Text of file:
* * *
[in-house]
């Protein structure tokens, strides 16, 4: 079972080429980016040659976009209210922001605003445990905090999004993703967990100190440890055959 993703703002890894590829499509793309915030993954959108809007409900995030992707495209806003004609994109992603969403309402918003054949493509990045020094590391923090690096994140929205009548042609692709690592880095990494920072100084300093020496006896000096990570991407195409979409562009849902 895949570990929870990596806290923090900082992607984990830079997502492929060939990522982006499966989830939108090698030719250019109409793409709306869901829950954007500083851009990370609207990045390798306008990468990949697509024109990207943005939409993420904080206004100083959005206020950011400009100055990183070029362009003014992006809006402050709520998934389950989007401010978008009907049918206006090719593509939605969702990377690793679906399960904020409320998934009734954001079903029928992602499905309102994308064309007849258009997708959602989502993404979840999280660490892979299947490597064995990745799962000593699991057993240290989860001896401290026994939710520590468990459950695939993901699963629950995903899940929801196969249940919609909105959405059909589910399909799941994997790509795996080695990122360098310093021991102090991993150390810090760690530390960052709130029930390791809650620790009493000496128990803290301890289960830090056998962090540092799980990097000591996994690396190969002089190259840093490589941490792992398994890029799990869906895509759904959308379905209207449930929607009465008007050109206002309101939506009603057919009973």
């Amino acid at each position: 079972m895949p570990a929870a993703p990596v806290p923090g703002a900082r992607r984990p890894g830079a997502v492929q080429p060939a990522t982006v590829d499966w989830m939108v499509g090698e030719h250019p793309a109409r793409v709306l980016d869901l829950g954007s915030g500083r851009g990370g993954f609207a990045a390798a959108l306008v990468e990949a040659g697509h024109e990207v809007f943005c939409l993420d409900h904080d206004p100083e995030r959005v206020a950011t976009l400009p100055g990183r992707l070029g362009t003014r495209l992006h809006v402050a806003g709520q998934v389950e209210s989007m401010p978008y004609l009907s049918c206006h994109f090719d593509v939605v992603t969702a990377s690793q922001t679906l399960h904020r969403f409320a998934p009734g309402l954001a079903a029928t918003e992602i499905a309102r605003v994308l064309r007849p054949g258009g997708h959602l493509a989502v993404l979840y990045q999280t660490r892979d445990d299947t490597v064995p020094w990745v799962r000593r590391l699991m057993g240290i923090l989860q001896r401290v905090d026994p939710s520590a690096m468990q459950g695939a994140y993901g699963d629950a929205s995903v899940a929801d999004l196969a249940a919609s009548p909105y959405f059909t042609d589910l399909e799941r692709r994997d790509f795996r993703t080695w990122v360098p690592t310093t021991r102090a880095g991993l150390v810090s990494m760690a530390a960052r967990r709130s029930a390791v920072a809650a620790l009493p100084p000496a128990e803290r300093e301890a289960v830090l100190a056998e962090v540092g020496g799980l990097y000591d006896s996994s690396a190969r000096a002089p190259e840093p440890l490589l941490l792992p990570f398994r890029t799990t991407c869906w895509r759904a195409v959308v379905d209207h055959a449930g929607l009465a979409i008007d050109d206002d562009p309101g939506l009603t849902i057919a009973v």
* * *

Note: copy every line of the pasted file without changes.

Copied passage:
[in-house]
């Protein structure tokens, strides 16, 4: 079972080429980016040659976009209210922001605003445990905090999004993703967990100190440890055959 993703703002890894590829499509793309915030993954959108809007409900995030992707495209806003004609994109992603969403309402918003054949493509990045020094590391923090690096994140929205009548042609692709690592880095990494920072100084300093020496006896000096990570991407195409979409562009849902 895949570990929870990596806290923090900082992607984990830079997502492929060939990522982006499966989830939108090698030719250019109409793409709306869901829950954007500083851009990370609207990045390798306008990468990949697509024109990207943005939409993420904080206004100083959005206020950011400009100055990183070029362009003014992006809006402050709520998934389950989007401010978008009907049918206006090719593509939605969702990377690793679906399960904020409320998934009734954001079903029928992602499905309102994308064309007849258009997708959602989502993404979840999280660490892979299947490597064995990745799962000593699991057993240290989860001896401290026994939710520590468990459950695939993901699963629950995903899940929801196969249940919609909105959405059909589910399909799941994997790509795996080695990122360098310093021991102090991993150390810090760690530390960052709130029930390791809650620790009493000496128990803290301890289960830090056998962090540092799980990097000591996994690396190969002089190259840093490589941490792992398994890029799990869906895509759904959308379905209207449930929607009465008007050109206002309101939506009603057919009973």
């Amino acid at each position: 079972m895949p570990a929870a993703p990596v806290p923090g703002a900082r992607r984990p890894g830079a997502v492929q080429p060939a990522t982006v590829d499966w989830m939108v499509g090698e030719h250019p793309a109409r793409v709306l980016d869901l829950g954007s915030g500083r851009g990370g993954f609207a990045a390798a959108l306008v990468e990949a040659g697509h024109e990207v809007f943005c939409l993420d409900h904080d206004p100083e995030r959005v206020a950011t976009l400009p100055g990183r992707l070029g362009t003014r495209l992006h809006v402050a806003g709520q998934v389950e209210s989007m401010p978008y004609l009907s049918c206006h994109f090719d593509v939605v992603t969702a990377s690793q922001t679906l399960h904020r969403f409320a998934p009734g309402l954001a079903a029928t918003e992602i499905a309102r605003v994308l064309r007849p054949g258009g997708h959602l493509a989502v993404l979840y990045q999280t660490r892979d445990d299947t490597v064995p020094w990745v799962r000593r590391l699991m057993g240290i923090l989860q001896r401290v905090d026994p939710s520590a690096m468990q459950g695939a994140y993901g699963d629950a929205s995903v899940a929801d999004l196969a249940a919609s009548p909105y959405f059909t042609d589910l399909e799941r692709r994997d790509f795996r993703t080695w990122v360098p690592t310093t021991r102090a880095g991993l150390v810090s990494m760690a530390a960052r967990r709130s029930a390791v920072a809650a620790l009493p100084p000496a128990e803290r300093e301890a289960v830090l100190a056998e962090v540092g020496g799980l990097y000591d006896s996994s690396a190969r000096a002089p190259e840093p440890l490589l941490l792992p990570f398994r890029t799990t991407c869906w895509r759904a195409v959308v379905d209207h055959a449930g929607l009465a979409i008007d050109d206002d562009p309101g939506l009603t849902i057919a009973v």